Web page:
Above Bantamweight, there were four straight fights with Vazquez, the first three for the 122 lb. championship. Marquez would go 2-2, scoring two stoppages and being stopped once. Vazquez came into their series riding a nine-fight win streak that included victories over Oscar Larios and Jhonny Gonzalez. Marquez would then move up in weight again, unsuccessfully challenging a then-undefeated Juan Manuel Lopez in November 2010 for the WBO Featherweight belt.
Two fights later, in October 2011, Marquez would return to 122 and challenge Japan’s Toshiaki Nishioka for the WBC honors. Nishioka won a decision in what would be Marquez’s final title shot (to date). Marquez faced well-faded former Bantamweight titlist Eric Aiken and scored a knockout in the first round before consecutive knockout losses to former unified 115 lb. titlist Cristian Mijares and the loss to Esquivias a few weeks ago.
Competition Not Faced
As always, this section is simply concerned with relevant fights that didn’t happen. The why is not important.
The division where Marquez spent the longest part of his career and the class where he had his longest title reign was Bantamweight. He did not engage in any unification matches during that tenure. The following are the men who held major sanctioning body titles concurrent to Marquez:
• Veraphol Sahaprom (WBC, 12/29/1998-04/16/2005)
• Hozumi Hasegawa (WBC, 04/16/2005-04/30/2010)
• Johnny Bredahl (WBA, 04/19/2002-10/11/2004, retired)
• Wladimir Sidorenko (WBA, 02/26/2005-05/31/2008)
• Cruz Carbajal (WBO, 03/15/2002-05/07/2004)
• Ratanachai Sor Vorapin (WBO, 05/07/2004-10/29/2005)
• Jhonny Gonzalez (WBO, 10/29/2005-08/11-2007)
Of these men, three stand out as foes that could have seriously enhanced the reign of Marquez. Sahaprom, of Thailand, held the WBC belt through 14 defenses and beat a number of quality contenders along the way. A fight between the two would have pitted the two clear best fighters in the division. Hasegawa defeated Sahaprom for his belt and the quick fisted Japanese tactician went on to his own lengthy reign.
Gonzalez emerged as a titlist during the second half of Marquez’s and a fight between the two might be, in terms of sheer action, the biggest miss of all. Both men could punch like crazy and were vulnerable to power in return. Gonzalez continues on as a titlist at Featherweight at this writing.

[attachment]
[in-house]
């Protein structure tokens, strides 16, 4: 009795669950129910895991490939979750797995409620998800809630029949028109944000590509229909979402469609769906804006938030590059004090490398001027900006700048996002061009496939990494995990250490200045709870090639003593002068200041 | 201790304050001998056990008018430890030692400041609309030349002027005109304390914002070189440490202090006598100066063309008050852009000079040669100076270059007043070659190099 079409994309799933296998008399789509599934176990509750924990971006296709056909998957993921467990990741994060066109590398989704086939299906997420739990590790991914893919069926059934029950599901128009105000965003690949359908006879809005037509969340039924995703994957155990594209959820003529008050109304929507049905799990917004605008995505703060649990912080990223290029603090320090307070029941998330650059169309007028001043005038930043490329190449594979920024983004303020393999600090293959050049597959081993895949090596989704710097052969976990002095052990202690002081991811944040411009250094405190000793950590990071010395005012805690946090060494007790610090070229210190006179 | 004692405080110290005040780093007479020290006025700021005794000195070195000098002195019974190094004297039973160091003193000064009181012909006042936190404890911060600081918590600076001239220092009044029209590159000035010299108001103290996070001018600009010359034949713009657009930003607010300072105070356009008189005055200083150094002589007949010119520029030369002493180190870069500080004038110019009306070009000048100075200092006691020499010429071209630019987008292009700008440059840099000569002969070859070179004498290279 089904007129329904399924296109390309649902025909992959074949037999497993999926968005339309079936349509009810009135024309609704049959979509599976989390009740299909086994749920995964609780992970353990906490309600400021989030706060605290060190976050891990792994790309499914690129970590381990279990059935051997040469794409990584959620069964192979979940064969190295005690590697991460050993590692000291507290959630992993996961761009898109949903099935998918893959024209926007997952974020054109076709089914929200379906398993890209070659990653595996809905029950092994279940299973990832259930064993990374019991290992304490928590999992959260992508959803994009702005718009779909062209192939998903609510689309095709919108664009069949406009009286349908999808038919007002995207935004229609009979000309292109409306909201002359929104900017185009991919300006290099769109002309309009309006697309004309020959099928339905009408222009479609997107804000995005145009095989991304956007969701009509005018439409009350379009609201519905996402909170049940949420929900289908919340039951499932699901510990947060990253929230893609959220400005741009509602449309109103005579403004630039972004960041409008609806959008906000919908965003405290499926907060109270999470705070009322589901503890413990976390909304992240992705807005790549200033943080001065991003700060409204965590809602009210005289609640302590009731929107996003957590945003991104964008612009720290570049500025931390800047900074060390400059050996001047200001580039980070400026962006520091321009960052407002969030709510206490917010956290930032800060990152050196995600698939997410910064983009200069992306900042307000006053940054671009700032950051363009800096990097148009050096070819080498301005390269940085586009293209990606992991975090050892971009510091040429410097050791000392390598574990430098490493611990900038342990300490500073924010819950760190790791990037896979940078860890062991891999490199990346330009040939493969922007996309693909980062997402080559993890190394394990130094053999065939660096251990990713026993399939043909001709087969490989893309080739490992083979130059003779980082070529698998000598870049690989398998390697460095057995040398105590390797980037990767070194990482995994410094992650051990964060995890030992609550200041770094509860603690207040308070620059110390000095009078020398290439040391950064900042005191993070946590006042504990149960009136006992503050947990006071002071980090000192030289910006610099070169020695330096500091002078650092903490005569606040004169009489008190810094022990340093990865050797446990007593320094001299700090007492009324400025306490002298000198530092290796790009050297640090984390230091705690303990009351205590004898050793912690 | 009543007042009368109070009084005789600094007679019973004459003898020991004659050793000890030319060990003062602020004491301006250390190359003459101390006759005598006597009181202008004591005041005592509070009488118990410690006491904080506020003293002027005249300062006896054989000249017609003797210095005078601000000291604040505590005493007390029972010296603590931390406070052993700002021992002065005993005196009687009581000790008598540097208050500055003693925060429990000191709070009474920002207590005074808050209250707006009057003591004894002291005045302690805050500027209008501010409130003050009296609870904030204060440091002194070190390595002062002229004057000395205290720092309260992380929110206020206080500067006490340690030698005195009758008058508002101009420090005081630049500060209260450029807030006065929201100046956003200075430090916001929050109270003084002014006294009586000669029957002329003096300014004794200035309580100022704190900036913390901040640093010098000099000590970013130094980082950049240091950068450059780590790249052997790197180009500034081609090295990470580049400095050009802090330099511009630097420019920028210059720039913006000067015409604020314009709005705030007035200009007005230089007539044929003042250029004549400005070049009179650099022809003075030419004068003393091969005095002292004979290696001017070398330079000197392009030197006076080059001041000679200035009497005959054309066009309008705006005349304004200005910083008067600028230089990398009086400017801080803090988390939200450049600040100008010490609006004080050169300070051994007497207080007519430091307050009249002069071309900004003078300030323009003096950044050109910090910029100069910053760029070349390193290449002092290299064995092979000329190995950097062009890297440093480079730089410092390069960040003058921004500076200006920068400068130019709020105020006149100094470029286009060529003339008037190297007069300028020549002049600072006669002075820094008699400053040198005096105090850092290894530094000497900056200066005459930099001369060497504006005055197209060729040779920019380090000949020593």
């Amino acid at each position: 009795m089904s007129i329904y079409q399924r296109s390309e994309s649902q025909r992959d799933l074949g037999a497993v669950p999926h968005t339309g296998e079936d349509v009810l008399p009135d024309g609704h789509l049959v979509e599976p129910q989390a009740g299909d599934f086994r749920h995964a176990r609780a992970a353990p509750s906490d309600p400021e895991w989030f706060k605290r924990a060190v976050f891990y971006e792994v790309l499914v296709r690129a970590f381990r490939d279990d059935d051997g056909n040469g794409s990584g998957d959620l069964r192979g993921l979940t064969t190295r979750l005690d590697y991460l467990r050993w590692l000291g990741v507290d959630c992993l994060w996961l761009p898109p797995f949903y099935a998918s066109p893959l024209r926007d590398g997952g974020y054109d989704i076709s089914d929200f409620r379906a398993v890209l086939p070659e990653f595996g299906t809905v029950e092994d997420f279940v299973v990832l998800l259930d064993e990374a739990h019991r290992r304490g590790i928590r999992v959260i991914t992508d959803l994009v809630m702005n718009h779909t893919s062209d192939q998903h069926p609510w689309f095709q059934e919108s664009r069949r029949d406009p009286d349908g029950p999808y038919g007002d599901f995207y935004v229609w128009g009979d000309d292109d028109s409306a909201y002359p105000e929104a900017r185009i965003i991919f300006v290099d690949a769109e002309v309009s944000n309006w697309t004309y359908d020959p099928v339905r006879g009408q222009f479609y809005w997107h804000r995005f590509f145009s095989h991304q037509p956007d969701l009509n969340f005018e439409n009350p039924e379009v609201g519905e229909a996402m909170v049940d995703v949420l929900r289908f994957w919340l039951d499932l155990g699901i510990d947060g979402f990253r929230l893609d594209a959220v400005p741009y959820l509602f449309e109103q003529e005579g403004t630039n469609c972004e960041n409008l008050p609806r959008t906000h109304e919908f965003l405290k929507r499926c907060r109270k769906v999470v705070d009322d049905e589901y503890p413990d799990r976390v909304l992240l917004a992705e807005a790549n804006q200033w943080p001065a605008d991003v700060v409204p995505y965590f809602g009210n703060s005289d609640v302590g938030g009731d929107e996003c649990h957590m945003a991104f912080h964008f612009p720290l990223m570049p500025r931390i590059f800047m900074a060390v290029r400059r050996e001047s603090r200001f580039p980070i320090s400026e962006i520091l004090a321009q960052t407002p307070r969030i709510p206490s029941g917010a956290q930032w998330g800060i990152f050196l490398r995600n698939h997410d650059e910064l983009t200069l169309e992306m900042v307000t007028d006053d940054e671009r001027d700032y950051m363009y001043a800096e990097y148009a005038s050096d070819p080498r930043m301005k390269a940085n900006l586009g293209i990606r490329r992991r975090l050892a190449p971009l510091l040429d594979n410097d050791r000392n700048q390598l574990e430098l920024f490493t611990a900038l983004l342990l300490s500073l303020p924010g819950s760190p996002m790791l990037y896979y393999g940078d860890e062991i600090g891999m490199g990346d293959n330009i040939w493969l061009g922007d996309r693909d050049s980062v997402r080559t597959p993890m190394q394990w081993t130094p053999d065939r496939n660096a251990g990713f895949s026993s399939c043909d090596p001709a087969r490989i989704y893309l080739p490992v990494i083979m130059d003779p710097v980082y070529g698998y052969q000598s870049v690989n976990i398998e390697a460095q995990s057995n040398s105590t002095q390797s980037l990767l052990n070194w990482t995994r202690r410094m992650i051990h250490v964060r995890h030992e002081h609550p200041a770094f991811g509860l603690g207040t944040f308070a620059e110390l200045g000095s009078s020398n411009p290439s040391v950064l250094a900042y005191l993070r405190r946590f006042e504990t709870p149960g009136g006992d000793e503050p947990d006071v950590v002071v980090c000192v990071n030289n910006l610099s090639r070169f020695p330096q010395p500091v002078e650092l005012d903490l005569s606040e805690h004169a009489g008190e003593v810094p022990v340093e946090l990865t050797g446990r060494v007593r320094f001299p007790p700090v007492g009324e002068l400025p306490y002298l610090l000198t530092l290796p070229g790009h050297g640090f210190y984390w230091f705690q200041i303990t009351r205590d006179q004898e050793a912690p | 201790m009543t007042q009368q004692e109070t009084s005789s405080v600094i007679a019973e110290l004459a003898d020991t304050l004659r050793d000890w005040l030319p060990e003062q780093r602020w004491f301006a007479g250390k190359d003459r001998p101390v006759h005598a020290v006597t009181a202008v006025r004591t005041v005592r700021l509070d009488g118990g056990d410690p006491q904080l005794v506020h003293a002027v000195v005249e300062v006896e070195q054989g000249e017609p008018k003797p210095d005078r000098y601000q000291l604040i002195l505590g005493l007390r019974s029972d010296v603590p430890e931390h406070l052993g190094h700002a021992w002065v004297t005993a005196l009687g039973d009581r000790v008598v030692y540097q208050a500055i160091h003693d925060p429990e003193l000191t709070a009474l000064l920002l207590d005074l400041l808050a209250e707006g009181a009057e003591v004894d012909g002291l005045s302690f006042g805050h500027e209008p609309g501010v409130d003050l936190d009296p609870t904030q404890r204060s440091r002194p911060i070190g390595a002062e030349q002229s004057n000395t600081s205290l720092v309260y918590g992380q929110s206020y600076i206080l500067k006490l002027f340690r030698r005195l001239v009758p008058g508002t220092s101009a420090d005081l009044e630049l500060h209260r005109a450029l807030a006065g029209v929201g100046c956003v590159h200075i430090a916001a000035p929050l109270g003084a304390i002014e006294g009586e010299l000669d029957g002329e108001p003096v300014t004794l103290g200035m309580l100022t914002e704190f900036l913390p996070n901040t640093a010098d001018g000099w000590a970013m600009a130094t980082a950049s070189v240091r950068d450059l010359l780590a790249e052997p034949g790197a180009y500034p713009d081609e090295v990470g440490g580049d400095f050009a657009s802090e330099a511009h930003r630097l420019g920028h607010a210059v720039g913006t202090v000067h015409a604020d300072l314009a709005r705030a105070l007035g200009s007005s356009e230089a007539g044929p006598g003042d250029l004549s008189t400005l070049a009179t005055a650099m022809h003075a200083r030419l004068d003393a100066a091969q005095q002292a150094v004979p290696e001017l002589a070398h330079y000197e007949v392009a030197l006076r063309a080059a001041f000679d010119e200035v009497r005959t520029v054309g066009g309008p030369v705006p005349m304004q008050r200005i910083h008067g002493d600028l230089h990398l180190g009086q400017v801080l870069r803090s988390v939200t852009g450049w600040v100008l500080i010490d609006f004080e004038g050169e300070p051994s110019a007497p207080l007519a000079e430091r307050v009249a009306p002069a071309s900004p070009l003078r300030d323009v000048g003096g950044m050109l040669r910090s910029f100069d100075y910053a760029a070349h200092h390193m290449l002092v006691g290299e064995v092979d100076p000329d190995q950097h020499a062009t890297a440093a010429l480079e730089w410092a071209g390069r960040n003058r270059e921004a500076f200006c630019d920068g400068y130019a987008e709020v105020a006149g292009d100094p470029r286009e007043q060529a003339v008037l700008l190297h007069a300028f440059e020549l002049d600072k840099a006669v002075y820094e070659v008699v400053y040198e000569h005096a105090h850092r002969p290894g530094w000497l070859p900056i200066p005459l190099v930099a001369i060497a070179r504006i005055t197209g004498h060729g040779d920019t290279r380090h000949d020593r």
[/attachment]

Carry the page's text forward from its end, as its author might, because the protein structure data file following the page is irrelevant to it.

Once he moved up in weight, it’s hard to find misses of note. There were other titlists at 122 lbs. during the Vazquez-Marquez rivalry, but when Marquez moved up Vazquez was clearly the best in class. Celestino Caballero held a WBA title and was next best after Vazquez. Had there been a lull with Vazquez, he could have added to Marquez’s ledger.
There was no lull. Their three wars were exactly where Marquez belonged, and losing the title in his first defense (their second fight) didn’t leave room for misses anyways. After those battles, Marquez evened the score with Vazquez at Featherweight before taking cracks at the then-consensus choices for best at Featherweight (Lopez) and Jr. Featherweight (Nishioka).
Those were both losses, late in his career, where his sheer competitiveness enhanced him for the attempt. He spent too little of his career at Featherweight to consider misses in that domain.
Reaction to Adversity
Marquez was a fighter whose career was always peppered with adversity because he was a fighter who could be hurt. After the Garcia loss, his punch resistance seemed to improve with the refinement of his skills. Once he started weathering storms, fight followers were treated to the man’s tremendous depth.
The first Johnson fight was an explosive coming out of a fighter headed to his prime. Both men were hurt in that war but Marquez would not fall. The survival and win in that fight seemed to give him additional confidence, confidence he took into the victorious rematch and the Austin fight. Again, against Austin, he worked through being hurt to come on bigger than the man in front of him.
Then of course there are the Vazquez wars. He came off the floor to win the first and refused to go easy in the rematch. Their third fight, one of the greatest fights of its generation, saw both men take the lessons of their first two battles and create a war that lasted the distance. Marquez was dropped in the final round after having Vazquez down early; both men dug deep to stave off the brink multiple times that night.
Marquez’s reaction to adversity was simple: endure and keep fighting. Even in his last two fights, stoppage losses to Mijares and Esquivias, it took tremendous efforts to get rid of the shadow of Marquez. His fighting heart and pride were impeccable. His chin could be dented but that only made it all the more admirable.
What’s Left to Prove
Following the Esquivias loss, the only thing Marquez has to prove is whether or not he really knows when to quit. It’s hard for any fighter, but especially a true gladiator, to walk away from the arena. It would be no fun to see him return again only to be bested by a younger man who couldn’t lace his boots in his prime.
Measured Against History
Taking in the total picture of Marquez’s career, the central question is raised again: how good is Marquez, measured against all time? It’s not an easy question to answer.
There is of course the notable familial tie. So far, this career retrospective has eschewed mention of Rafael’s older brother, Juan Manuel. Juan Manuel Marquez won belts at Featherweight, Jr. Featherweight, and Jr. Welterweight and was the lineal Lightweight Champion. Certainly one brother’s accomplishments don’t have anything to do with the other, but they magnify each other. They occupy a unique space as one of the great sibling pairs the sport has ever seen.